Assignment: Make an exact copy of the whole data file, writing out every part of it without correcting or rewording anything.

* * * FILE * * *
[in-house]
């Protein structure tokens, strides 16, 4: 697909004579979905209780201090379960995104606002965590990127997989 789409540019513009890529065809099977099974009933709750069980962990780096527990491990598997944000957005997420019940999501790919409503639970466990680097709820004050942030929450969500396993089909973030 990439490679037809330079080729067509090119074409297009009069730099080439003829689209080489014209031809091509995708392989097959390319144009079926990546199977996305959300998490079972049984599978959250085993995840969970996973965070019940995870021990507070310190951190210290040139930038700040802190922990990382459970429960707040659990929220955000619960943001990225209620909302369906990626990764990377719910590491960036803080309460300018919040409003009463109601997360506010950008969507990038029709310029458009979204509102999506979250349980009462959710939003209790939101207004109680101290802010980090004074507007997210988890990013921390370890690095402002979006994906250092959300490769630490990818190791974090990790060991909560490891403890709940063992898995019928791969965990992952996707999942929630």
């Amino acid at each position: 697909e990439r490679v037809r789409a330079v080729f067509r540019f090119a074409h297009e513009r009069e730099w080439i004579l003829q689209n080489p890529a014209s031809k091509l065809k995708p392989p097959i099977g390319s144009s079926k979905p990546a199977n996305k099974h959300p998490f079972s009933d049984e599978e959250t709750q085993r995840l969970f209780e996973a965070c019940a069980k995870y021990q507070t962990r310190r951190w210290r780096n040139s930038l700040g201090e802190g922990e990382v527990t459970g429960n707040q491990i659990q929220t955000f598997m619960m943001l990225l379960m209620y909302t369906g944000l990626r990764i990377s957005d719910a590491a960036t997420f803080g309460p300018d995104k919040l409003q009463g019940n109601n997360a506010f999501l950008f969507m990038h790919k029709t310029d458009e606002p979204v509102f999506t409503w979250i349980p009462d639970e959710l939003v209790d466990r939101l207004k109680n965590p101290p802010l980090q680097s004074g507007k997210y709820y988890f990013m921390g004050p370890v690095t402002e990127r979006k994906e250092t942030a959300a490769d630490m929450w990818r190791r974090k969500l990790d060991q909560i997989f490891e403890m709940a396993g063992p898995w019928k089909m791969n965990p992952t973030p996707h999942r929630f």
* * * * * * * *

[in-house]
């Protein structure tokens, strides 16, 4: 697909004579979905209780201090379960995104606002965590990127997989 789409540019513009890529065809099977099974009933709750069980962990780096527990491990598997944000957005997420019940999501790919409503639970466990680097709820004050942030929450969500396993089909973030 990439490679037809330079080729067509090119074409297009009069730099080439003829689209080489014209031809091509995708392989097959390319144009079926990546199977996305959300998490079972049984599978959250085993995840969970996973965070019940995870021990507070310190951190210290040139930038700040802190922990990382459970429960707040659990929220955000619960943001990225209620909302369906990626990764990377719910590491960036803080309460300018919040409003009463109601997360506010950008969507990038029709310029458009979204509102999506979250349980009462959710939003209790939101207004109680101290802010980090004074507007997210988890990013921390370890690095402002979006994906250092959300490769630490990818190791974090990790060991909560490891403890709940063992898995019928791969965990992952996707999942929630």
């Amino acid at each position: 697909e990439r490679v037809r789409a330079v080729f067509r540019f090119a074409h297009e513009r009069e730099w080439i004579l003829q689209n080489p890529a014209s031809k091509l065809k995708p392989p097959i099977g390319s144009s079926k979905p990546a199977n996305k099974h959300p998490f079972s009933d049984e599978e959250t709750q085993r995840l969970f209780e996973a965070c019940a069980k995870y021990q507070t962990r310190r951190w210290r780096n040139s930038l700040g201090e802190g922990e990382v527990t459970g429960n707040q491990i659990q929220t955000f598997m619960m943001l990225l379960m209620y909302t369906g944000l990626r990764i990377s957005d719910a590491a960036t997420f803080g309460p300018d995104k919040l409003q009463g019940n109601n997360a506010f999501l950008f969507m990038h790919k029709t310029d458009e606002p979204v509102f999506t409503w979250i349980p009462d639970e959710l939003v209790d466990r939101l207004k109680n965590p101290p802010l980090q680097s004074g507007k997210y709820y988890f990013m921390g004050p370890v690095t402002e990127r979006k994906e250092t942030a959300a490769d630490m929450w990818r190791r974090k969500l990790d060991q909560i997989f490891e403890m709940a396993g063992p898995w019928k089909m791969n965990p992952t973030p996707h999942r929630f």